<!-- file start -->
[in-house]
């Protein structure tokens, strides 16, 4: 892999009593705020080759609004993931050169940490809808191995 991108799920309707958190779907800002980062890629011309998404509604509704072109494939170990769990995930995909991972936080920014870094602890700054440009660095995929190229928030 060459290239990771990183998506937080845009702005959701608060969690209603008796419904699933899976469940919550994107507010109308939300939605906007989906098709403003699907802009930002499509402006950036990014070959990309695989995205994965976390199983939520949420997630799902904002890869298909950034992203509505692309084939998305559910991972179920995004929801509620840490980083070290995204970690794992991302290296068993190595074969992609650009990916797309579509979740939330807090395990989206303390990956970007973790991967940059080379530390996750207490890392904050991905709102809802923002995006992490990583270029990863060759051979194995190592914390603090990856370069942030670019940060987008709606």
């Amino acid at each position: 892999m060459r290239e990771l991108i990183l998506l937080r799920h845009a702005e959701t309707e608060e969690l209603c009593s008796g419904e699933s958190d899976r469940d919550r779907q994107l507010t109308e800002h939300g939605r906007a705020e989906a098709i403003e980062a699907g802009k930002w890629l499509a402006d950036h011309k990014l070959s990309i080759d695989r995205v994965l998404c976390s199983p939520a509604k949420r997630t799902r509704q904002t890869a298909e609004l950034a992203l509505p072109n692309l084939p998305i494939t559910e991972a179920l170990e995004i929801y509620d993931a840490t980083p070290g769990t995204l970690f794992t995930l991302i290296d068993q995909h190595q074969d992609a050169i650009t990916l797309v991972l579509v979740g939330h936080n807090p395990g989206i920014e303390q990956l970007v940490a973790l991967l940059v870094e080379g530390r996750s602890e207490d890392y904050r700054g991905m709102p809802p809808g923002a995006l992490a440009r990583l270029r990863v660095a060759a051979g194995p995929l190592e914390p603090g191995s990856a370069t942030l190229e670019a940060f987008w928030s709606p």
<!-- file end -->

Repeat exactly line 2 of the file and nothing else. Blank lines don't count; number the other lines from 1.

């Protein structure tokens, strides 16, 4: 892999009593705020080759609004993931050169940490809808191995 991108799920309707958190779907800002980062890629011309998404509604509704072109494939170990769990995930995909991972936080920014870094602890700054440009660095995929190229928030 060459290239990771990183998506937080845009702005959701608060969690209603008796419904699933899976469940919550994107507010109308939300939605906007989906098709403003699907802009930002499509402006950036990014070959990309695989995205994965976390199983939520949420997630799902904002890869298909950034992203509505692309084939998305559910991972179920995004929801509620840490980083070290995204970690794992991302290296068993190595074969992609650009990916797309579509979740939330807090395990989206303390990956970007973790991967940059080379530390996750207490890392904050991905709102809802923002995006992490990583270029990863060759051979194995190592914390603090990856370069942030670019940060987008709606």